For Judith Mittleider, jury duty ended last week with a phone call from Spokane County. It was the first time the Spokane resident felt pure relief at being rejected.
She escaped one of the toughest jobs in the legal system: listening to a month of testimony, then perhaps deciding if a man deserves the death penalty.
Mittleider was among those who’ve been released from the “Andrews pool” - 110 people who three weeks ago began the ordeal of finding out if they will serve as jurors in the double-murder trial of 26-year-old Joseph Andrews.
“That is the kind of thing that scared me,” Mittleider said after learning she was released because of family commitments.
“I didn’t want to wake up one day a year from now, wishing I had made a different decision,” said Mittleider, who is helping raise a teenage grandson.
Mittleider was one of about 45 potential jurors excused from Andrews jury consideration for various reasons.
Today and Tuesday, prosecutors and defense attorneys hope to trim the group to a final 12, plus three alternates.
On Wednesday, attorneys hope to begin four weeks of testimony to determine if Andrews gunned down Eloise Patrick and Larry Eaves, both of Spokane, in a parked car in 1994.
Defense attorneys Phillip Wetzel and Kevin Curtis say Andrews is innocent.
If the defendant is convicted of aggravated murder as charged, jurors must also decide if he deserves the death penalty or life imprisonment without parole.
Like the 109 other prospective jurors who began the screening process last month, Spokane nurse Mary Bruck said she arrived at the courthouse knowing nothing about the Andrews case.
The first morning, she and the others filled out a 22-page questionnaire.
“Filling out the answers, the room turned quiet real fast,” said Bruck, director of nursing supplies for Beverly Health and Rehabilitation Center.
“People read the questions and saw ‘death penalty,’ and you could feel everyone getting real serious,” said Bruck, who was released from jury duty because of job commitments.
Others have been released for “cause” any indication they would not be fair and impartial during the trial.
It took three weeks of individual questioning before Superior Court Judge Richard Schroeder had a group of 60 “death-qualified” prospective jurors. They made the cut because they had no personal hardships preventing jury duty and no absolute position for or against the death penalty.
For many in the jury pool, those individual sessions were like hour-long trials.
Answering questions from the judge and four veteran attorneys, the potential jurors found themselves seated 15 feet from Andrews, who watched and listened to every response.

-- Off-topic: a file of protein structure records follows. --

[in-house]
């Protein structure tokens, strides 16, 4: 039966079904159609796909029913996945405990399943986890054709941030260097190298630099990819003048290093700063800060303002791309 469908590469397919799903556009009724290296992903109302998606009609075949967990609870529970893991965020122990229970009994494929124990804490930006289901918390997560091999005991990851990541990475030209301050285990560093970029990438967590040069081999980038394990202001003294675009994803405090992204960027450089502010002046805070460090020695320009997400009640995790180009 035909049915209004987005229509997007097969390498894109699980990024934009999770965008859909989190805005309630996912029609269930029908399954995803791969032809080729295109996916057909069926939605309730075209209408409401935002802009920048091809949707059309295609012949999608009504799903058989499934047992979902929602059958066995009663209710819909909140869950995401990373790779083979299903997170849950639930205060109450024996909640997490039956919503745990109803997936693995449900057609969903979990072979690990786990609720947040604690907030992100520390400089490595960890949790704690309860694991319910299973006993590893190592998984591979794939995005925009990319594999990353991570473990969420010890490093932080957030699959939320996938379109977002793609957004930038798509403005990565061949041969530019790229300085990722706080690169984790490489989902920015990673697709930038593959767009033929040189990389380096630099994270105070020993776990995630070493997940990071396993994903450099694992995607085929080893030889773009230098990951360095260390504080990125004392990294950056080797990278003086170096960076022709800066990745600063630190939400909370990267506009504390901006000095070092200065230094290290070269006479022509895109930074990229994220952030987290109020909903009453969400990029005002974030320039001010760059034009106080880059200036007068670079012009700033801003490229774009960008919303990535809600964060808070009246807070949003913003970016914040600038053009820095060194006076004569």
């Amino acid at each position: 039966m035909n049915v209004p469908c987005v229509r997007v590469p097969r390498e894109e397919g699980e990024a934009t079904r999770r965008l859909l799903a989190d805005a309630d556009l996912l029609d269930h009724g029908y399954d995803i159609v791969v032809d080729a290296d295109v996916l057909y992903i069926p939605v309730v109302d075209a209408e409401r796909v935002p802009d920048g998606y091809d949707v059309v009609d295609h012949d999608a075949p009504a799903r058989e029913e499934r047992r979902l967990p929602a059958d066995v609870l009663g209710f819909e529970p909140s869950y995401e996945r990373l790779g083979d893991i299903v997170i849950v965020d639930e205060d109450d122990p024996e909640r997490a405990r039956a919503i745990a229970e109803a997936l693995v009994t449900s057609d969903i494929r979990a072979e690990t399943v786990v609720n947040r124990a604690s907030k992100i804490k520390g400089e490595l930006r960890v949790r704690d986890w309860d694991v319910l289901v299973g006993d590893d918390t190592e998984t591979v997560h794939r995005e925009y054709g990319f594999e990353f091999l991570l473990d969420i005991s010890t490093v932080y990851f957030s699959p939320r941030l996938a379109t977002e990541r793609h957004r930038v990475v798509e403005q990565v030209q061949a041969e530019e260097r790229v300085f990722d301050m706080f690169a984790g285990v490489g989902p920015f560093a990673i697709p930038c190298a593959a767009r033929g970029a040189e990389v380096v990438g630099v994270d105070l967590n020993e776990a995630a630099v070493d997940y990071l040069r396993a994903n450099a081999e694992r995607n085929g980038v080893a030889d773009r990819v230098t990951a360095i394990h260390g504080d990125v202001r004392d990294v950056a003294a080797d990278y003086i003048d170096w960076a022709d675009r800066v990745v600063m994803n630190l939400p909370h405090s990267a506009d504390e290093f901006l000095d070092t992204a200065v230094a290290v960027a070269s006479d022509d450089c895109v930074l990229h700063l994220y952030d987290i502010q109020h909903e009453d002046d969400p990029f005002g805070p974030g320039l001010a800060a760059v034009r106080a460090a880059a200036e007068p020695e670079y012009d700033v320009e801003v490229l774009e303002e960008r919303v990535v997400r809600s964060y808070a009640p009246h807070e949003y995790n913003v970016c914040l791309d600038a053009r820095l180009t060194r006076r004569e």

“I really wasn’t expecting to see the defendant there, watching us, nodding, looking at his notes,” said Bruce Kuest, one of the potential jurors who was eventually excluded.
Kuest, a 32-year-old equipment specialist at Deaconess Medical Center, said he was excluded “probably because I’m pretty direct in support of the death penalty.” In his written answers, Kuest said he wished the American legal system wasted less time on lengthy appeals, adding “the Chinese legal system” was quicker and more efficient.
All potential jurors were asked three basic questions: Had they heard about this case before? Did they believe the court system was racist? Would they be willing to impose the death penalty?
For many being questioned, a sense of dread surfaced after hearing an attorney throw the ultimate question straight at them: “Could you impose the death penalty?”
Prospective juror Bridget Jones went through her interview this week and had no trouble replying, “I could be a fair juror and consider the death penalty if the defendant is convicted.”
A few seconds later, she needed to add: “Personally, I am incapable of seeing myself take on that role. I’m not sure I am able to do that.”
The next morning, Jones learned she had been excused from jury service.
In addition to an unlimited number of removals for “cause,” lawyers on each side can reject up to 12 prospective jurors without giving a reason.
“What the attorneys are using, in their juror selection, is a gut reaction,” said Spokane attorney Richard Cease, who defended convicted murderer William Martin in 1984.
Martin faced the death penalty for killing the parents of his former girlfriend, but received a life sentence instead.
“Both sides want to find jurors who might favor their position,” added Cease. “It comes down to a sense of trust.”
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